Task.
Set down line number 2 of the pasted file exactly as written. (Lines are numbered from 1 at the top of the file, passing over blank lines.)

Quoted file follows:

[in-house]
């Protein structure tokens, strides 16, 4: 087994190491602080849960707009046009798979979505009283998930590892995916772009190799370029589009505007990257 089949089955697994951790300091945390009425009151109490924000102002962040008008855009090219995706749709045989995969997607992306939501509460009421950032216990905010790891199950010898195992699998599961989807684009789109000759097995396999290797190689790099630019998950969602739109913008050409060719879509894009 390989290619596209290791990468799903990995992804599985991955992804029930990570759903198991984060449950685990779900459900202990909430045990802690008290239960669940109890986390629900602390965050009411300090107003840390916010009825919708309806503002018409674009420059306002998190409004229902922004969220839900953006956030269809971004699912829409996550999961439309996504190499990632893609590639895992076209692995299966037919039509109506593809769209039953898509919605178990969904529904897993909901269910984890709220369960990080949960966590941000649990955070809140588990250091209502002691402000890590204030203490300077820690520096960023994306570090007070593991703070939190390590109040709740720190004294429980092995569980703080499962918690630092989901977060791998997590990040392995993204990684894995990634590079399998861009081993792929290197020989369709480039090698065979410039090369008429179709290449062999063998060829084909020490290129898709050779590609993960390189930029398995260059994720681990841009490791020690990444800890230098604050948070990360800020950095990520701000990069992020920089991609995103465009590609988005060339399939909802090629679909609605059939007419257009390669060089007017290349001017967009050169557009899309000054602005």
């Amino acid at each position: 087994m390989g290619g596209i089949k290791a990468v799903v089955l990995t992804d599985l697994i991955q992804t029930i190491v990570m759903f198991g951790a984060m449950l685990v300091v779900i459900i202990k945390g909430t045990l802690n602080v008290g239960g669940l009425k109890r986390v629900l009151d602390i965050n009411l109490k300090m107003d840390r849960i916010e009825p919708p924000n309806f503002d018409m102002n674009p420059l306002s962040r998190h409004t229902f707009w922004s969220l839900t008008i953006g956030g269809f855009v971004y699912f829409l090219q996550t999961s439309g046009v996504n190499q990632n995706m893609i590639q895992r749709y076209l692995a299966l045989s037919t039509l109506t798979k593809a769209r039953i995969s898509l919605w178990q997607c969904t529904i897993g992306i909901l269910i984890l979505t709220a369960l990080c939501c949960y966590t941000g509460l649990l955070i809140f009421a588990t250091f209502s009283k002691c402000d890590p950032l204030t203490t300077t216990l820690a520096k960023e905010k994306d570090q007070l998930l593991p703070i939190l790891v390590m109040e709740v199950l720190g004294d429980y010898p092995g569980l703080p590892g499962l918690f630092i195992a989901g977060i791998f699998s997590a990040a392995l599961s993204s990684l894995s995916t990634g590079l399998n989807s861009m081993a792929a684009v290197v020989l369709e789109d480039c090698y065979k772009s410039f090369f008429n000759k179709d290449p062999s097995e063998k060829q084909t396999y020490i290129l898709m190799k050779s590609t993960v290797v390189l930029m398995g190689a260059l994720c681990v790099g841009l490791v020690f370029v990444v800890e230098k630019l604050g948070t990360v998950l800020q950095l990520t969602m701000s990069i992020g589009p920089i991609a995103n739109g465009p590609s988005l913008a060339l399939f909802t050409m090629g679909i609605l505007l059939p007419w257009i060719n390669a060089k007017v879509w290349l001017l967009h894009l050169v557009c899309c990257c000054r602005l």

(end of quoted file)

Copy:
């Protein structure tokens, strides 16, 4: 087994190491602080849960707009046009798979979505009283998930590892995916772009190799370029589009505007990257 089949089955697994951790300091945390009425009151109490924000102002962040008008855009090219995706749709045989995969997607992306939501509460009421950032216990905010790891199950010898195992699998599961989807684009789109000759097995396999290797190689790099630019998950969602739109913008050409060719879509894009 390989290619596209290791990468799903990995992804599985991955992804029930990570759903198991984060449950685990779900459900202990909430045990802690008290239960669940109890986390629900602390965050009411300090107003840390916010009825919708309806503002018409674009420059306002998190409004229902922004969220839900953006956030269809971004699912829409996550999961439309996504190499990632893609590639895992076209692995299966037919039509109506593809769209039953898509919605178990969904529904897993909901269910984890709220369960990080949960966590941000649990955070809140588990250091209502002691402000890590204030203490300077820690520096960023994306570090007070593991703070939190390590109040709740720190004294429980092995569980703080499962918690630092989901977060791998997590990040392995993204990684894995990634590079399998861009081993792929290197020989369709480039090698065979410039090369008429179709290449062999063998060829084909020490290129898709050779590609993960390189930029398995260059994720681990841009490791020690990444800890230098604050948070990360800020950095990520701000990069992020920089991609995103465009590609988005060339399939909802090629679909609605059939007419257009390669060089007017290349001017967009050169557009899309000054602005």